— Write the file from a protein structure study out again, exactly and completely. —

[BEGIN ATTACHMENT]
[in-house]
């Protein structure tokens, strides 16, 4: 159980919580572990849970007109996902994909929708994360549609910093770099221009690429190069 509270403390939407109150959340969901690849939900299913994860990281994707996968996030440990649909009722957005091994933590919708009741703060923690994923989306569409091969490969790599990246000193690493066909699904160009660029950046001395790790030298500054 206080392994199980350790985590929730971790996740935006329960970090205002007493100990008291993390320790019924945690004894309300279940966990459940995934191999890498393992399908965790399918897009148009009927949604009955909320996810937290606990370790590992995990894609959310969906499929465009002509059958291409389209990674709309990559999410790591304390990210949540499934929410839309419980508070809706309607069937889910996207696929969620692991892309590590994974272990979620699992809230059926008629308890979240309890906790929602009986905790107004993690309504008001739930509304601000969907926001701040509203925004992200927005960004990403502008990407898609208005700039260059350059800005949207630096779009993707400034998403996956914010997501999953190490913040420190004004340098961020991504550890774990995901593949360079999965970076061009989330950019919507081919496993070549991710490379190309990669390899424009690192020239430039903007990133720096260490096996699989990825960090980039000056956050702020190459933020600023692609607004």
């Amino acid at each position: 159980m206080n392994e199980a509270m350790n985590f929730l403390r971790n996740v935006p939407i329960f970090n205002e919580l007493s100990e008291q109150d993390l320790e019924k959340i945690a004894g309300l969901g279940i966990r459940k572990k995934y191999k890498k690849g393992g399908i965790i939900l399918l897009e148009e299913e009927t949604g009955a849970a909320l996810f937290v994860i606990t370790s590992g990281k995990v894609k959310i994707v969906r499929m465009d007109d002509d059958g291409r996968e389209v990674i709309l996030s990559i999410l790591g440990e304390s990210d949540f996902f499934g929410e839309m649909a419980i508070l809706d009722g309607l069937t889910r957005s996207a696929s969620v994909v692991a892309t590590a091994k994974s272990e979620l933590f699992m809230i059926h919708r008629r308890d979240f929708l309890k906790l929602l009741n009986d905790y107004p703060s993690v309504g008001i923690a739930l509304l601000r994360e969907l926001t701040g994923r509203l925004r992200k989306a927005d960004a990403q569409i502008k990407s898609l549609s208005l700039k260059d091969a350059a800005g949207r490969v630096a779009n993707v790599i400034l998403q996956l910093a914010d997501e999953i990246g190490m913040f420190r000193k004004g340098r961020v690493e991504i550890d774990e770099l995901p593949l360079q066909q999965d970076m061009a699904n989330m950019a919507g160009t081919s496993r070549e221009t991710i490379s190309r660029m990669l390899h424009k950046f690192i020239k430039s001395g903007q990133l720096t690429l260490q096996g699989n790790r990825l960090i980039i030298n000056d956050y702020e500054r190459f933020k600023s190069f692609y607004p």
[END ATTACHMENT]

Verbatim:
[in-house]
């Protein structure tokens, strides 16, 4: 159980919580572990849970007109996902994909929708994360549609910093770099221009690429190069 509270403390939407109150959340969901690849939900299913994860990281994707996968996030440990649909009722957005091994933590919708009741703060923690994923989306569409091969490969790599990246000193690493066909699904160009660029950046001395790790030298500054 206080392994199980350790985590929730971790996740935006329960970090205002007493100990008291993390320790019924945690004894309300279940966990459940995934191999890498393992399908965790399918897009148009009927949604009955909320996810937290606990370790590992995990894609959310969906499929465009002509059958291409389209990674709309990559999410790591304390990210949540499934929410839309419980508070809706309607069937889910996207696929969620692991892309590590994974272990979620699992809230059926008629308890979240309890906790929602009986905790107004993690309504008001739930509304601000969907926001701040509203925004992200927005960004990403502008990407898609208005700039260059350059800005949207630096779009993707400034998403996956914010997501999953190490913040420190004004340098961020991504550890774990995901593949360079999965970076061009989330950019919507081919496993070549991710490379190309990669390899424009690192020239430039903007990133720096260490096996699989990825960090980039000056956050702020190459933020600023692609607004």
């Amino acid at each position: 159980m206080n392994e199980a509270m350790n985590f929730l403390r971790n996740v935006p939407i329960f970090n205002e919580l007493s100990e008291q109150d993390l320790e019924k959340i945690a004894g309300l969901g279940i966990r459940k572990k995934y191999k890498k690849g393992g399908i965790i939900l399918l897009e148009e299913e009927t949604g009955a849970a909320l996810f937290v994860i606990t370790s590992g990281k995990v894609k959310i994707v969906r499929m465009d007109d002509d059958g291409r996968e389209v990674i709309l996030s990559i999410l790591g440990e304390s990210d949540f996902f499934g929410e839309m649909a419980i508070l809706d009722g309607l069937t889910r957005s996207a696929s969620v994909v692991a892309t590590a091994k994974s272990e979620l933590f699992m809230i059926h919708r008629r308890d979240f929708l309890k906790l929602l009741n009986d905790y107004p703060s993690v309504g008001i923690a739930l509304l601000r994360e969907l926001t701040g994923r509203l925004r992200k989306a927005d960004a990403q569409i502008k990407s898609l549609s208005l700039k260059d091969a350059a800005g949207r490969v630096a779009n993707v790599i400034l998403q996956l910093a914010d997501e999953i990246g190490m913040f420190r000193k004004g340098r961020v690493e991504i550890d774990e770099l995901p593949l360079q066909q999965d970076m061009a699904n989330m950019a919507g160009t081919s496993r070549e221009t991710i490379s190309r660029m990669l390899h424009k950046f690192i020239k430039s001395g903007q990133l720096t690429l260490q096996g699989n790790r990825l960090i980039i030298n000056d956050y702020e500054r190459f933020k600023s190069f692609y607004p």